One thing I find interesting is how hard it can be to find water at city parks in some towns. Two nights in a row I virtually or almost slept under the shadow of the city water tower, and yet had to go to the nearest gas station for water. 
Some river.
By the way, Claremont, Minnesota, is giving away housing development lots to qualifying buyers, in case you were looking for somewhere... it's about half an hour from Rochester.

While I was in Claremont, Thursday night, I was awoken at 4 am by rain. Heavy rain. And thunder. I wasn't in my sleeping bag - too warm. I couldn't get back to sleep, so I just laid there, as close to sleeping as I could get. A puddle formed in a dip in my bivy, between my legs. Humidity was high inside as well. 
The only dry spot in my shelter..
My gear all got wetter than I realized. The cardboard case for my mandolin, though under cover, still got damp enough to now have a few more bulges and wrinkles than when I started.. My clothes, that I wasn't wearing, became completely soaked, and, as I discovered today, my spare pair of shoes developed a layer of mold. Little damage was done though.. In the future I'll be better prepared..

On Friday I rode 30 miles into Rochester, in under 4 hours - a bit of an accomplishment, really, especially for the end of the week. I was hoping to pick up a package at the Post Office, but, after checking both main post offices, determined that it must not have arrived yet. My next stop was at the Olive Garden. Having otherwise made it a week on $20, I thought I could splurge a little and spend $7 on unlimited bread and soup (and nothing else). I purposefully ate less that morning so I'd be more hungry.

My next stop was at Salvation Army, looking for colder weather pants - something I decided won't be needed for a while yet.. I failed to find any, but I met some interesting guys outside when I came out. As with most people I've met, they found my trip fascinating, and warned me to be careful of less safe people.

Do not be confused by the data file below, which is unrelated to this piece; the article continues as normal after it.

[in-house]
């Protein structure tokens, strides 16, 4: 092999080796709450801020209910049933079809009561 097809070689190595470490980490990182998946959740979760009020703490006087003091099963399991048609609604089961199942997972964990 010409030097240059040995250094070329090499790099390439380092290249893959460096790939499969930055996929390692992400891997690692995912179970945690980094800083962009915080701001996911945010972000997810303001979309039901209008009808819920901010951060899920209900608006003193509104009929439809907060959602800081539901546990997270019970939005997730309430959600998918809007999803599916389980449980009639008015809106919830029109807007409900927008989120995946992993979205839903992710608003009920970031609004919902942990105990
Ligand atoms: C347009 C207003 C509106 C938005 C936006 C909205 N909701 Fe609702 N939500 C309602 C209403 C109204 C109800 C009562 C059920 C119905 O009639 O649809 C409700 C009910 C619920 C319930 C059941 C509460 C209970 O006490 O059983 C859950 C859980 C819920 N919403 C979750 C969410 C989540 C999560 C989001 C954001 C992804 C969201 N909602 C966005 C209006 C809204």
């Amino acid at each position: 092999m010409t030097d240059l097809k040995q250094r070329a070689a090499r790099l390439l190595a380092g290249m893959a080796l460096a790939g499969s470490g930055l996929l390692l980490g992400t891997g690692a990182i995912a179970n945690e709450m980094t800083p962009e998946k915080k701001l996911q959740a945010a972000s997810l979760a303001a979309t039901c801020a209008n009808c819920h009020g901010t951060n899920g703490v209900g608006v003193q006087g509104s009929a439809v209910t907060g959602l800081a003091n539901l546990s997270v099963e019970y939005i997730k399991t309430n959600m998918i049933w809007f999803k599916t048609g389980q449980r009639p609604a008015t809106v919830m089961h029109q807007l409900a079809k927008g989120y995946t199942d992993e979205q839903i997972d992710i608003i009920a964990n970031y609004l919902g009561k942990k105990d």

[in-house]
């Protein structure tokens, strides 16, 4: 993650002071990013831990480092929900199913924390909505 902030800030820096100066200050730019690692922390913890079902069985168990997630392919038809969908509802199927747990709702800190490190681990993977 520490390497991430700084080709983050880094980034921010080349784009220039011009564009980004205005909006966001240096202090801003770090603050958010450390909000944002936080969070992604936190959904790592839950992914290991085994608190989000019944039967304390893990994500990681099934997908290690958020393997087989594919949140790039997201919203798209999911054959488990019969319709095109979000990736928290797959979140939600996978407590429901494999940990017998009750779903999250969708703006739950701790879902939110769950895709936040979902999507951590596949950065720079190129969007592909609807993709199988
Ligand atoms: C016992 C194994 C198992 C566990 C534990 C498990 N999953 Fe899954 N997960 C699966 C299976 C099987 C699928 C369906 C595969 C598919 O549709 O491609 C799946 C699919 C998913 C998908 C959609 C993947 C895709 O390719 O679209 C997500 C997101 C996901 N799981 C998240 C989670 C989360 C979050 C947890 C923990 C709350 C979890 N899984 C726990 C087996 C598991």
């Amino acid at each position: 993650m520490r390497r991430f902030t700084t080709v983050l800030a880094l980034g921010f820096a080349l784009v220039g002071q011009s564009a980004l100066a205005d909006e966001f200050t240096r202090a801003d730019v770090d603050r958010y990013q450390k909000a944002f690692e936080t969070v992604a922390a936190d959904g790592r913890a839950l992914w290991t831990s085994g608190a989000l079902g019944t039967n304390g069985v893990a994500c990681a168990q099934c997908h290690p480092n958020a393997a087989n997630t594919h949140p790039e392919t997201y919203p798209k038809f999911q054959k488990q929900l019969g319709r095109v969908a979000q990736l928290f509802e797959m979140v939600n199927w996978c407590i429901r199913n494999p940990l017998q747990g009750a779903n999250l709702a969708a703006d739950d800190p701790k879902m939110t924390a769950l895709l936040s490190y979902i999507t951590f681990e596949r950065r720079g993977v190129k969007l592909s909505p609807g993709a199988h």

My last stop was at the Rochester Adventist Church. There was a Friday evening program, so I went there, in hopes of being invited to someone's house for the night/weekend. It worked. I've spent the last couple days with Sheldon Seemann, at 23 one of the youngest guys I've had prolonged interactions with, and truly an interesting person - a tall, gentle, easy going nurse, living in his own house, who drives a purple mini-van, uses a simple flip phone, has a land line home phone, and owns no hand held personal electronics.
The evening talk was by Justin McNeilus, former president of GYC, on leadership. 
More food than I've seen in one place for a while..
The Rochester Adventist Church was the largest church I've been in since leaving Walla Walla. After potluck, I went out and helped distribute copies of "The Great Controversy" to people in a few neighborhoods - a project done by Sheldon, his friend Eric, and whoever else happens to join them.
An experiment showing that, with a little fire, an egg (boiled, peeled) can be put into a jar with a mouth smaller than the egg.
The idea was that one candle would be lit, then everyone would light the candle next to them around the circle. With the wind, the process was slightly complicated.
Sheldon
I had some definitely worthwhile conversations with several people over the weekend, but really that's all the more I can say, which leaves me at the end of the post for this week.
Someone's dog, who simply would not sit still long enough to let me take a better picture.
Until next time. :)
A fire